This is the fourth post from our recent Chobe trip with Coetzer Nature Photography (CNP). The first post showed the Jacana’s, the second described some of the experiences we had with the ‘river horses”. The third was a little calmer after the aggression shown (towards each other) by the hippos and showed the moods of the Chobe river at dawn and dusk.
This fourth post aims to show you a small selection of the beautifully coloured avian gems which you can see along the river. The river has a tremendous wealth of avian life. This post purposefully excludes raptors and waders which will be the focus of two further posts.
For man, as for flower and beast and bird, the supreme triumph is to be most vividly, most perfectly alive.
D. H Lawrence
One unexpected treasure was this sighting of a Brown-throated Weaver. It is uncommon and usually only found in the northern Botswana rivers, and in eastern Mozambique and Kwa-Zulu Natal. This is breeding season so the brown neck is vividly coloured. This is the only weaver I have seen along the Chobe even though most of the weavers are found in northern Botswana. Each weaver has a distinctive shaped nest. The Brown-throated tends to build its nest on reeds and papyrus leaves. The main chamber of the nest looks like that of a masked weaver but without the tunnel entrance. I have only seen individual Brown-headed Weavers but they are supposed to be sociable like so many of the weavers which build their nests in colonies.
You will find three species of Coucal along the Chobe river, the White-browed, Senegal and Coppery-tailed. We saw a White-browed but it was fleeting and we could not get a worthwhile image of it. The next image is of a Coppery-tailed Coucal in flight. They have broad wings which enables them to lift themselves out of the thick reeds with relative ease. The long tail helps them to balance in the grass and reeds. Coucals have reversal dimorphism where the females are bigger and more brightly coloured with bigger beaks than the males. They are also thought to be polyandrous, meaning the male looks after the chicks.
It is amazing to see how adept these Coucals are to skulking through the reeds forging for insects, small reptiles and even bird’s eggs and nestlings. Make no mistake these are serious predators.
It is difficult to tell the difference between the Senegal and Coppery-tailed at a glance by colour alone. The Coppery-tailed is materially bigger than the Senegal Coucal. This Coppery-tailed Coucal was taking a meal for its almost fully fledged juvenile.
Surprisingly, we did not see many Red Bishops in the reed beds along the river. I would have expected to see many more Bishops, red and yellow and yellow crowned.
Another gem which can also be seen along the river is the Pygmy goose. These are the smallest of the geese found in southern Africa. On the CNP boats they have become nicknamed the ‘pocket rockets’ or ‘turbo geese’. The reason being that they take-off from the water like rockets and its takes some skill to capture a pin-sharp image of them in flight, getting the head and tail pin sharp is possible after numerous attempts, but getting the wing tips pin sharp – now that is a step up on the difficulty scale.
I once had a sparrow alight upon my shoulder for a moment, and I felt that I was more distinguished by that circumstance that I should have been by any epaulet I could have worn.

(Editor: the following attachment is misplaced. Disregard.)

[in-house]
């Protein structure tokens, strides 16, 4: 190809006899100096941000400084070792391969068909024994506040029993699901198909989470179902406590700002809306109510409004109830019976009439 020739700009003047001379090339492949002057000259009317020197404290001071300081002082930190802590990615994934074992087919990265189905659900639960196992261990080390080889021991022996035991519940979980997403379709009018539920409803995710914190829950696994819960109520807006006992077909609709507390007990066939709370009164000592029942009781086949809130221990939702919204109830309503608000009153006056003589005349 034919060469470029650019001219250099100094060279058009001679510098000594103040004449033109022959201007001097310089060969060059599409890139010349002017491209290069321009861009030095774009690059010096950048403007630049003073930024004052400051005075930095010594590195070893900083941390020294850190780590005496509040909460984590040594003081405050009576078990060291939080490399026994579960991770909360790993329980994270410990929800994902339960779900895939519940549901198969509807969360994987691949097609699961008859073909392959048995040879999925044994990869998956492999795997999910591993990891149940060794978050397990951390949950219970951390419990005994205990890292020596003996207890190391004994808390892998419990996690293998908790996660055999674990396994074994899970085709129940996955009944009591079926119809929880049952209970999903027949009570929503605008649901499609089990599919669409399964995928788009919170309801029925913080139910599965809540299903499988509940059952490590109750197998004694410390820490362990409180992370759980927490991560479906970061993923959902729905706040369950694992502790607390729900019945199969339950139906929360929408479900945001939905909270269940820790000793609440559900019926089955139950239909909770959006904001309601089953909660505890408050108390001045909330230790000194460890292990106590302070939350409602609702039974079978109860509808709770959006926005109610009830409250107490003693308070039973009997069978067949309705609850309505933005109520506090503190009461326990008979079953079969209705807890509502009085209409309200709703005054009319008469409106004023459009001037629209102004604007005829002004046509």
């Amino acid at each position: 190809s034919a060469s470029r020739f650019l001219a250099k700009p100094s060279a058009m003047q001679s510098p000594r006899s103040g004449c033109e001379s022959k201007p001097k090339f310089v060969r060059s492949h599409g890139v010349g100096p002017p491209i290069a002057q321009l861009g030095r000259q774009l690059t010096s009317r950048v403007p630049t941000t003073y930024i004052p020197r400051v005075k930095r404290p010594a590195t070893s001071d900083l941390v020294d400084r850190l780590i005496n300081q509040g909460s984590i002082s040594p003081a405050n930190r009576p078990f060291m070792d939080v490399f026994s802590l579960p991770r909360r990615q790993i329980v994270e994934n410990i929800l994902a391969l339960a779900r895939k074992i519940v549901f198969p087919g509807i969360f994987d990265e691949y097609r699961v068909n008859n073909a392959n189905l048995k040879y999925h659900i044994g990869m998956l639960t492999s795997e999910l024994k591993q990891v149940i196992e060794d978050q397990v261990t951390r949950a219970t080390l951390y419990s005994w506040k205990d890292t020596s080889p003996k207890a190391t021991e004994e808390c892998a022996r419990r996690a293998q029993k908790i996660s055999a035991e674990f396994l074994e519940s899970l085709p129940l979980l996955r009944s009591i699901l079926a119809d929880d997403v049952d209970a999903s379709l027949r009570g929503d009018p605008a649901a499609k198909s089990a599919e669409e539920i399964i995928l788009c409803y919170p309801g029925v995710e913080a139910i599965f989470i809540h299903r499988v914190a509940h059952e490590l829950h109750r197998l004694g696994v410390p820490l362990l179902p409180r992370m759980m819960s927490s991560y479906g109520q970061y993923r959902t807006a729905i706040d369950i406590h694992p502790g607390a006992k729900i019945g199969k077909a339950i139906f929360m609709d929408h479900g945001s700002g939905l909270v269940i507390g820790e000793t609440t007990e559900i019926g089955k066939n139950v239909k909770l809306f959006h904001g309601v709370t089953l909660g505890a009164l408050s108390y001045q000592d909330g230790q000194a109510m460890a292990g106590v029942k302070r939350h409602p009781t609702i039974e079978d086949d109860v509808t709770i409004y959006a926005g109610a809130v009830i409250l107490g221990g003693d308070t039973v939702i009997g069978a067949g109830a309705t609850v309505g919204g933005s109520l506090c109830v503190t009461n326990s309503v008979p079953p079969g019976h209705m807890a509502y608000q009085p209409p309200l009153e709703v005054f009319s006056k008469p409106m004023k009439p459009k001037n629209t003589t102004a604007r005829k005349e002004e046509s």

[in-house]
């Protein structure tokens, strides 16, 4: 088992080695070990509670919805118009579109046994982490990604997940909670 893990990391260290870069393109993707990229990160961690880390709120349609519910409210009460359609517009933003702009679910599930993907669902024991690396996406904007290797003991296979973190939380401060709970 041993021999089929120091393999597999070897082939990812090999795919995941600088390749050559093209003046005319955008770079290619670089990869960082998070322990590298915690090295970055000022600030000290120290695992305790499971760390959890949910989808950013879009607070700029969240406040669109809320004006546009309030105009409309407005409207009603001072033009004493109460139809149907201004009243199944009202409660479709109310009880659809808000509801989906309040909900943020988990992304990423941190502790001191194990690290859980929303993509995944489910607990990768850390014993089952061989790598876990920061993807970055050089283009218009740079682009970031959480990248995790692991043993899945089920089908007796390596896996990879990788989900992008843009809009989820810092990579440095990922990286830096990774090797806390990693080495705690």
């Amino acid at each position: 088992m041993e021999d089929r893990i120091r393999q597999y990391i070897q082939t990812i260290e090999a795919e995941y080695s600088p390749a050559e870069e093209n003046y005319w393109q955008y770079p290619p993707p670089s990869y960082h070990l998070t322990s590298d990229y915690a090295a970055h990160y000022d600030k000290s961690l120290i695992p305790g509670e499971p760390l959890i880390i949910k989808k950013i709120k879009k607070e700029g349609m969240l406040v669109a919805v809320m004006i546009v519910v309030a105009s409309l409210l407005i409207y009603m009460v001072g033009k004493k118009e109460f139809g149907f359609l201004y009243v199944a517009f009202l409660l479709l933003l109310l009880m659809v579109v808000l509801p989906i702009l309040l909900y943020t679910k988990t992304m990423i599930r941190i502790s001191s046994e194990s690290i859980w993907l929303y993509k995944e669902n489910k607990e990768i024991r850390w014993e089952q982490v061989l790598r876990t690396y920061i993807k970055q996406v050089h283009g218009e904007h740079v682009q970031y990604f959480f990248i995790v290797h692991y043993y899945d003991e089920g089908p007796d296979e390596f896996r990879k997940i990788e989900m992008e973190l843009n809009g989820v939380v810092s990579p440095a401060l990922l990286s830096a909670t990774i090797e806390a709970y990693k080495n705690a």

Henry David Thoreau
The male Pygmy Goose has spectacular colouring with a black crown, emerald green neck/nape, white face, yellow bill and ochre breast and side feathers. The female is dimorphic and has a distinctive black eye sash. This time of the year has been coined the ‘Jacana season’, it could just as well have been called the ‘Pygmy geese’ season. Pygmy Geese are true geese in that they nest in holes in trees rather than on the ground like ducks. Geese differ from ducks in that they have a developed hind toe and claws which allows them to perch on branches in trees.
This male’s body and head were pin sharp but even at 1/4000th of a second shutter speed the wing tips were still not pin sharp.
On our last morning down at Pygmy goose bend, we were waiting for the ‘pocket rockets’ to return to their resting place on a fallen tree trunk. While waiting we heard a small band of ‘cackling widows’ which flew into the tree next to us. These Green Wood-Hoopoes, cackle away sounding quite similar to Arrow-marked Babblers. These Wood-Hoopoes use their long red beaks to find grubs and insects under the bark. The male tends to have a more curved beak but there is no sexual dimorphism. They are though co-operative breeders and tend to move around in family groups.
Chobe is known for its plethora of Bee-eaters. One Bee-eater of two which is not seasonal is the White-fronted, not White-throated as Russell correctly pointed out. The White-throated Bee-eater is found in west and central Africa. It is an exquisitely green, blue and orange coloured with a distinctive black and white striped head. The Carmine and Blue-cheeked Bee-eaters migrate north during the colder months as the insect activity dies down along the river during winter. Most Bee-eaters move north to warmer climes to improve their insect hunting success.
I have a particular penchant for Carmine Bee-eaters as my life long ‘shamwari’ Mike Condy’s Dad John Condy took us youngsters out to Beatrice about 20 miles south of Salisbury (now Harare) in the Rhodesia (now Zimbabwe) to see a colony of Carmine Bee-eaters nesting in a sand bank on the side of the Hunyani River. I have never forgotten that day. The colours, noise and vibrancy of that colony of Carmines have stayed with me for the last fifty years. I still get a thrill when I see these exquisitely beautiful Bee-eaters.